The Final Fantasy series is synonymous with role-playing games. The average player can't hold a conversation about the genre without mentioning Square's flagship franchise. Since the 1980s, Final Fantasy has been the face of RPGs and has set the standards of the genre. We're taking a brief look at the battle systems of each individual game in the series just to remember the countless hours we dedicated again and again. This Visual History of Final Fantasy Battles should resonate with RPG fans everywhere and should inspire us to continue looking forward as we wait for the 15th entry of the series. While Final Fantasy's recent titles may not have captivated us as much as their predecessors, we have our chocobo saddles ready for whatever adventures Square Enix might throw our way. Don't hold L and R to run away, because we're looking at a Visual History of Final Fantasy Battles.

  • Final Fantasy 1

    NES - 1987

    Embarking on the first adventure in this Visual History of Final Fantasy Battles, the original title shocked the world and defined role-playing games for generations to come.

  • Final Fantasy 2

    Famicom - 1988

    Unfortunately, we were never introduced to FF2 until it was released in the PlayStation's Final Fantasy Origins bundle. It abandoned experience-based levels and opted to increase player stats through their actions (attacking would raise a specific weapon skill, losing HP would eventually increase the maximum HP, etc).

  • Final Fantasy 3

    Famicom - 1990

    Switching back over to the experience point/leveling system, Final Fantasy 3 introduced switching jobs (character classes) and summoning magic.

  • Final Fantasy 4

    SNES - 1991

    The first Final Fantasy for the SNES reflected the strength of Nintendo's new system and redefined the RPG experience. While it was ported in the States as Final Fantasy 2, it reminded us that being a "spoony bard" is undesirable.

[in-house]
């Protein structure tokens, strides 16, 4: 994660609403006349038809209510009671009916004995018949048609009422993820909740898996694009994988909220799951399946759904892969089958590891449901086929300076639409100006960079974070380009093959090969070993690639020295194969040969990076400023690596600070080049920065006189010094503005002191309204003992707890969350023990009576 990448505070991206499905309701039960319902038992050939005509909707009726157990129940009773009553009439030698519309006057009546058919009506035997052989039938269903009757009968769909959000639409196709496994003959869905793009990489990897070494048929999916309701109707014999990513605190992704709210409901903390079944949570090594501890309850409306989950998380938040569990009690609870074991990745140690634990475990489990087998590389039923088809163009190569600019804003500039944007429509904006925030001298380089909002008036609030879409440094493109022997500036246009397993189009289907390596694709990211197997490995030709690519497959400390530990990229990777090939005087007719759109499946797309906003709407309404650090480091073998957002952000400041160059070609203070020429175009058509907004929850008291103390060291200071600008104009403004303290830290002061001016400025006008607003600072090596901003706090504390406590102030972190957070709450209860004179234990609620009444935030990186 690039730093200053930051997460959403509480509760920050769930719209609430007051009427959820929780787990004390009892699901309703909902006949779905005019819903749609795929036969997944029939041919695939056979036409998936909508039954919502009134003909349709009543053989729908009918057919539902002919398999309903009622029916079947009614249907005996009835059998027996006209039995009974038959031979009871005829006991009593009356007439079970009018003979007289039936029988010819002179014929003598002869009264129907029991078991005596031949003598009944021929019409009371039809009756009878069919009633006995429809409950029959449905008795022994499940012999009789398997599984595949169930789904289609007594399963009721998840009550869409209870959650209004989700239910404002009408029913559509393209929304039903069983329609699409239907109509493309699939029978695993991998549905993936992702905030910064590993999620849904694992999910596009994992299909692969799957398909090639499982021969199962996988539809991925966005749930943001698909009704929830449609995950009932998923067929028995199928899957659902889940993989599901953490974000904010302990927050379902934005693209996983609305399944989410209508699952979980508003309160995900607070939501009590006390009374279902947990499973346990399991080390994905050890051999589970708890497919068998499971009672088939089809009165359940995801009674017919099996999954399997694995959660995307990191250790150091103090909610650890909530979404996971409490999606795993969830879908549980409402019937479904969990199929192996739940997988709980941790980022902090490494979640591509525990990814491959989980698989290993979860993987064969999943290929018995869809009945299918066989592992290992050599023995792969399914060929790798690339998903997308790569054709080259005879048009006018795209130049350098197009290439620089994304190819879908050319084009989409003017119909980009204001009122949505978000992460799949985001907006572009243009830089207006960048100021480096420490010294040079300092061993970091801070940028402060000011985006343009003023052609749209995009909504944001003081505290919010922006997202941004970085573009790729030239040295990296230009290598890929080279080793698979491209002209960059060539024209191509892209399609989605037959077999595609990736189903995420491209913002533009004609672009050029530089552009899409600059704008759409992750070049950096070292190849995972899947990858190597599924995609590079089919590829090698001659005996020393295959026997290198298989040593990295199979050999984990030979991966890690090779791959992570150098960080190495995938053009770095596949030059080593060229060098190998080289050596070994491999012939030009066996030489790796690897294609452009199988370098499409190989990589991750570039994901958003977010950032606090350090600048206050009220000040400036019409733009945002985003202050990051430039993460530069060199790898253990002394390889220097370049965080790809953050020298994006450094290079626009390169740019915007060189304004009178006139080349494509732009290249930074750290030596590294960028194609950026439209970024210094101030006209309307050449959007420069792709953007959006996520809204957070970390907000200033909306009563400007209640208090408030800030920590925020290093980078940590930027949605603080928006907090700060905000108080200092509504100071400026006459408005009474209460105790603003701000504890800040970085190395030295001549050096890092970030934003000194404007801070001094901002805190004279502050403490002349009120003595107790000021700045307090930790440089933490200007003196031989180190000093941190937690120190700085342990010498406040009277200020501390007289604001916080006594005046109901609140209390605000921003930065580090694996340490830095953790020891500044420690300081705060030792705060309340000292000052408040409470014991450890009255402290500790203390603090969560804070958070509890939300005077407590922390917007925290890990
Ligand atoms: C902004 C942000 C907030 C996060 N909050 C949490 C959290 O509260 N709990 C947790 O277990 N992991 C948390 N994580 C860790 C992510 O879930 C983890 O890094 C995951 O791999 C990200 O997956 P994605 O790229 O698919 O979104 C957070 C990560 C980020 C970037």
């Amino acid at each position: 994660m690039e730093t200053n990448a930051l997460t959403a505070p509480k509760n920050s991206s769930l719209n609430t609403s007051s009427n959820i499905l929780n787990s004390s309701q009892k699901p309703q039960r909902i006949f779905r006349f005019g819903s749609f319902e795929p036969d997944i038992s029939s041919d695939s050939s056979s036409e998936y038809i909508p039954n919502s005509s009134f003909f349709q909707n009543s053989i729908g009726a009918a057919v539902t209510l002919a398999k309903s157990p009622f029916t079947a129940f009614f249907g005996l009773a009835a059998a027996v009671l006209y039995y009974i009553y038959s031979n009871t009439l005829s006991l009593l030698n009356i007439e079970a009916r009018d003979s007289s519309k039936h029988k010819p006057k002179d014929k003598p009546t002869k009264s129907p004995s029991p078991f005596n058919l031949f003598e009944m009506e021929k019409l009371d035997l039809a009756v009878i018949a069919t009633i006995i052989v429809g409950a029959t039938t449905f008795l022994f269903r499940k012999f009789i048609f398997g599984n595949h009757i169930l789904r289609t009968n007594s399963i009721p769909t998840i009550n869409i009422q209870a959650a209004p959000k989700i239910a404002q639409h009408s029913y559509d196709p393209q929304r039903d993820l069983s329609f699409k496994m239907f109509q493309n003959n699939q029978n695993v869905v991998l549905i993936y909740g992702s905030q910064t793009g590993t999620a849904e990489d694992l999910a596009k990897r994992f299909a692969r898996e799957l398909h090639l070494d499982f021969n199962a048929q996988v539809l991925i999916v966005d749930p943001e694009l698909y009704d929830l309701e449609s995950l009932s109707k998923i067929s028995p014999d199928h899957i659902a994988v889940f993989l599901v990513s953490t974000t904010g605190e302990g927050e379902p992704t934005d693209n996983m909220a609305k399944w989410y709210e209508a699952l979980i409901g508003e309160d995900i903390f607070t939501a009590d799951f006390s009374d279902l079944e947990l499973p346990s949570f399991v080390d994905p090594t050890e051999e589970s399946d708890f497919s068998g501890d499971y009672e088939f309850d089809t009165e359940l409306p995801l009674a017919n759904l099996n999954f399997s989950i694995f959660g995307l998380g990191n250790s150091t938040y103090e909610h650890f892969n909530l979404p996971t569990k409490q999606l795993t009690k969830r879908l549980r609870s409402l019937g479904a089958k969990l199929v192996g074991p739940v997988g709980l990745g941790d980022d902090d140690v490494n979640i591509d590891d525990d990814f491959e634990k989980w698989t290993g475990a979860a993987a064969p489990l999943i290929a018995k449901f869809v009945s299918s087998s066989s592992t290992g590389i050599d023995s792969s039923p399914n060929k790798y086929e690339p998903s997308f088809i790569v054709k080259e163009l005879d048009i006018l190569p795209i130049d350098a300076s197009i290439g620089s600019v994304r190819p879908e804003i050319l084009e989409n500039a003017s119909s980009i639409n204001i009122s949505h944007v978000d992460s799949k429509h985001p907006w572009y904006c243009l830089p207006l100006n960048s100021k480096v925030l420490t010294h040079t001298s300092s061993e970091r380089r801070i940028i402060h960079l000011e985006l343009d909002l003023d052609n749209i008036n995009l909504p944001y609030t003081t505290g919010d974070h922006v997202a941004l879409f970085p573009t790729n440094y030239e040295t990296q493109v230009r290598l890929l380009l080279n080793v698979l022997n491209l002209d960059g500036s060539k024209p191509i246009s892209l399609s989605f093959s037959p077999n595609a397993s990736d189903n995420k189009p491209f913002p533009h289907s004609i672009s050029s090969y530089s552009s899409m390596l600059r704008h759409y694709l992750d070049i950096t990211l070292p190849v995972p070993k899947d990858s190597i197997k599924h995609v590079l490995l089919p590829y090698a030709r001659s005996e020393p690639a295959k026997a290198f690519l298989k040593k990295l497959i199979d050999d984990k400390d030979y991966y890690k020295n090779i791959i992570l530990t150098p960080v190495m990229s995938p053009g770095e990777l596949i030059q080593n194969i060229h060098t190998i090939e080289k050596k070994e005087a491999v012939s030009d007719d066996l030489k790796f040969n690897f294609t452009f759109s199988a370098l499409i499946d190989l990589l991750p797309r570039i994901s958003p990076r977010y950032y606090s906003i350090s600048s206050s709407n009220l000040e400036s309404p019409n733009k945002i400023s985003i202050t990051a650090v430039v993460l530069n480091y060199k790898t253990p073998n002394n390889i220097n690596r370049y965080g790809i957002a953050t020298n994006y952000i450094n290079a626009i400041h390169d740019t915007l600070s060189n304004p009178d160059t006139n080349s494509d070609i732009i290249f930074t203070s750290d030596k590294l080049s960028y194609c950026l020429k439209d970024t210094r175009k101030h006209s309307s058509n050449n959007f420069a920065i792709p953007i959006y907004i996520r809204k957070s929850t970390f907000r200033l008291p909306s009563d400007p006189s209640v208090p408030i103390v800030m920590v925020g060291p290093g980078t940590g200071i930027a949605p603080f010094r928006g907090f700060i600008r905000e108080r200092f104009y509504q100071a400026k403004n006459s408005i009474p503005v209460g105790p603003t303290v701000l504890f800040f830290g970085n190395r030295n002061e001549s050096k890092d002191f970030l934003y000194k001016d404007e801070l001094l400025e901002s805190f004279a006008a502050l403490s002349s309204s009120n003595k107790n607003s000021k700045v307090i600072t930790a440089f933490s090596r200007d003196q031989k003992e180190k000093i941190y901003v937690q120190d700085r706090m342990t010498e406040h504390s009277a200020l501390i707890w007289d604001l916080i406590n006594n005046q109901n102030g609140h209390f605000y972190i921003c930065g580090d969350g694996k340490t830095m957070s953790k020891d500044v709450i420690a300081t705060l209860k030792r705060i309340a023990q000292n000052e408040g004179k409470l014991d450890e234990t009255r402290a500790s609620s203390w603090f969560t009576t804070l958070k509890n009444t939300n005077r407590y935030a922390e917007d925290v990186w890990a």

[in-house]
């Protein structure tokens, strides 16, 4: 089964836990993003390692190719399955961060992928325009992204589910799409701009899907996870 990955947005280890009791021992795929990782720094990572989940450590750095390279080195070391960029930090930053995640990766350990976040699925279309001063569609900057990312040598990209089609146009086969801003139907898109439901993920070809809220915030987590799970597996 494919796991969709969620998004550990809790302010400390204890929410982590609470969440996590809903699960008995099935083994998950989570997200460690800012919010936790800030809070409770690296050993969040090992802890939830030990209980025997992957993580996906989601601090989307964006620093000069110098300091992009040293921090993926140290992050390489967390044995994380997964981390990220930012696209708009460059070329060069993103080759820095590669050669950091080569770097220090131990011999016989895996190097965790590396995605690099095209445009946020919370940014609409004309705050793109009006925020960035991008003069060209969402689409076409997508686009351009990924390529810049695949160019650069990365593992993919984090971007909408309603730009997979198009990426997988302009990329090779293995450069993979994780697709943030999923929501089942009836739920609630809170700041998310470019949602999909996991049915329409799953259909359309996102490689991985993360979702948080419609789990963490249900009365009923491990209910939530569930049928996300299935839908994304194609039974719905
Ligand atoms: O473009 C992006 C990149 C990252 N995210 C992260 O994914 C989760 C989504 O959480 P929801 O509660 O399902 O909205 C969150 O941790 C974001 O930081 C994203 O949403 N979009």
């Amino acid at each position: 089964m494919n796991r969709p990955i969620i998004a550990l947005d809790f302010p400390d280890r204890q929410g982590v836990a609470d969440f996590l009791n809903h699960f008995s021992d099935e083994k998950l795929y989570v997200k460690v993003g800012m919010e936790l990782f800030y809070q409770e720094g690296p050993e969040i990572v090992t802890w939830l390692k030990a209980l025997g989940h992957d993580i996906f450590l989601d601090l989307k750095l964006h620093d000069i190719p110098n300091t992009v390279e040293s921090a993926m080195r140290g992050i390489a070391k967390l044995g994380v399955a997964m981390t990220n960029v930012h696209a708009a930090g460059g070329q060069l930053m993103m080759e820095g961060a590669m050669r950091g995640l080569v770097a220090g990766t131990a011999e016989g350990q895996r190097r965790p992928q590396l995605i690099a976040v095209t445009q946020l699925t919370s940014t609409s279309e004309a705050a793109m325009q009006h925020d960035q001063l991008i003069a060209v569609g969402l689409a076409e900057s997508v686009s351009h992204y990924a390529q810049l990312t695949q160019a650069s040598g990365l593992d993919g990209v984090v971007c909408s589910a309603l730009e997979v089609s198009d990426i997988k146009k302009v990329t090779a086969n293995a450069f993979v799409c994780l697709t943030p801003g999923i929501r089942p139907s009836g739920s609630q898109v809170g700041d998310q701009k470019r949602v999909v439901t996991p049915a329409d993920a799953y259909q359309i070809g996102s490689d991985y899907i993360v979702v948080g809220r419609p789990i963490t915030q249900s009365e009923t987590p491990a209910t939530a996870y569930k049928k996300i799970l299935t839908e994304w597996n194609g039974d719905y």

• Final Fantasy 5

    Super Famicom - 1992

    Vastly building on FF3's job system, Final Fantasy 5 was much more oriented on the player's individual journey, offering a vast array of classes for your characters to become.

  • Final Fantasy 6

    SNES - 1994

    Arguably the best of the series, Final Fantasy 6 reflected growth and an amazing, interactive combat system. From fighting in Magitek Armor to Gau's list of mimicing monsters, Sabin's Blitz techniques and Cyan's sword techniques, FF6's battle system is just one of many aspects as to why we consider this title one of the greatest RPGs Ever.

  • Final Fantasy 7

    PlayStation - 1997

    What is there to say about Final Fantasy 7 that hasn't been said already? It is the evolution of the RPG and added in a cinematic experience atop an original and unforgettable story. We'll never forget being wide-eyed each time we saw a new summon or Limit Break for the first time.

  • Final Fantasy 8

    PlayStation - 1999